So yesterday I was in the camera store and and was eying the Nikkor 10.5 and the Tokina 10-17. For starters I hadn't read Ken Rockwells review on the 10-17 till yesterday. But even in the short time I used it, and I am not to picky sometimes, I didn't see any issues with it. So I like having options so I picked up the Tokina 10-17. The intent is to create a 360 pano with 4 shots, not counting up and down. So I get home and I am eager to try this lens out. I take a few standard shots with the lens and they look fine. So I start researching the settings for this lens. Not seeing where anyone had their exact settings for this lens and knowing the point will be near the focus ring I setup for try number one. Which is this shot here. I use two programs for stitching, Autopano Pro and PTGui. I take my first 4 shots into Autopano and it doesn't even detect a pano in the four shots. Odd I thought.. so I open them in PTGui. After I do a basic stitch without making any adjustments I notice the black holes you see on the left and right of the 4 different shots. Keep in mind I ball-parked the pivot point. After some playing around I settled on the settings used for the Nikkor 10.5 as best I could tell it looked about right. So the best I could get it is the result in Shot 1 above. Shot 2 is at approx 13mm with 6 shots taken at 60 degrees dialed in on the RD16. You will notice a stitching error on the right side of shot 2. I think that was from the weight of my flash moving the camera off center as I pivoted.
So... the questions I have are this. It looks like there is not a 180 degree FOV at the top and bottom in landscape or Right and Left in Portrait. Is that an accurate assumption? or did I do something wrong? I shot the pano shots with the camera on the arms in Portrait. Should I shoot the 4 shot 180 degree panos with the camera in landscape? Would I have the same results with the Nikkor 10.5? or do I need to get an 8mm?
I returned the lens the same day I bought it. Because as far as I could tell that lens wasn't going to work and the camera shop person that helped me wasn't familiar with the 4 shot 180 pano setup.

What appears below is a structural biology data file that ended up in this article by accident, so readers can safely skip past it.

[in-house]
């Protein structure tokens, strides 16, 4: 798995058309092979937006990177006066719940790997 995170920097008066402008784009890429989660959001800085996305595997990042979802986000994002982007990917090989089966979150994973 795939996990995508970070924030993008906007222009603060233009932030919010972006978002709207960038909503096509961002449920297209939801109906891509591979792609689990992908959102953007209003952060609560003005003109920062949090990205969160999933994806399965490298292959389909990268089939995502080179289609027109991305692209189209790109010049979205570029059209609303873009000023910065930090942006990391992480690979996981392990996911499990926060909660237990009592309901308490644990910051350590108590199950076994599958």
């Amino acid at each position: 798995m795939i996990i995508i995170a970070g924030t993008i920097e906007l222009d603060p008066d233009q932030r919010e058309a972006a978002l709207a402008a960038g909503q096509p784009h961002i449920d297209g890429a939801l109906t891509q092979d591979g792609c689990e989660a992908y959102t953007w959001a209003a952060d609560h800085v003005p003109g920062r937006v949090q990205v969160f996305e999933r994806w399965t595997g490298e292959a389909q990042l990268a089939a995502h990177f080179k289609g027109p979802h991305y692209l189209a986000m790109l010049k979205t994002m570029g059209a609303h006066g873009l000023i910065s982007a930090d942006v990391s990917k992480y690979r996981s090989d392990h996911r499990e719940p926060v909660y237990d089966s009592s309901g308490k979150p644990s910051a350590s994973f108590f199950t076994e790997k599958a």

The Tokina @ 10mm and the Nikkor 10.5mm lens are both fullframe fisheyes with a diagonal fov of 180°. In portrait orientation, the fov is around 87°, so 4 shots are not sufficient to cover the full 360° view. The vertical fov is 139°. An 8mm fisheye will give adequate image overlap with 4 shots. See http://www.vrwave.com/ for recommended shooting configurations for various lenses. Choose equivalent camera and lens types when the ones you are interested in are not explicitly listed.
The intent is to create a 360 pano with 4 shots, not counting up and down.
Impossible with the D300 and the Tokina 10-17mm set to 10mm. Only possible with the Sigma 8mm. With the Tokina 10-17mm you need 6 around @ -15 degs plus one up at +60 degs (plus optional down shots...).
Thanks for the input. Thankfully I wasn't off my rocker to far. I should have done some research before I made the initial purchase. I had seen the vrwave site before but I didn't bookmark it, it is now. After doing some research this morning and knowing now that I would have to go real wide to do 4 shots, I am on the fence about getting the nikkor 10.5 or the Tokina 11-16 2.8.
You might also consider the Samyang 8mm fullframe fisheye (aka Polar, Vivitar, Falcon, Rokinon, Bower ...). It's very reasonably priced and has just enough overlap (10%) to manage 360 panoramas in 4 shots.
I am Nikonian and do not have a Tokina 10-17mm. Trying to stay up to date, I have seen a lot of comments of canon users about the Tokina. Conclusion, very good at zoom 10.
Samyang is totally manual. 8mm, most use the 8mm instead of 14mm, seems optically to be very good, comes with a special FOV and the lens seems to be closer to 9mm. But totally manual, this means you do not get any information about shutter speed. Being not experienced this might take you a lot of tests.
My conclusion, before I would buy another lens I would try to get the one I already own - which is a good lens - to work. This means you know your settings.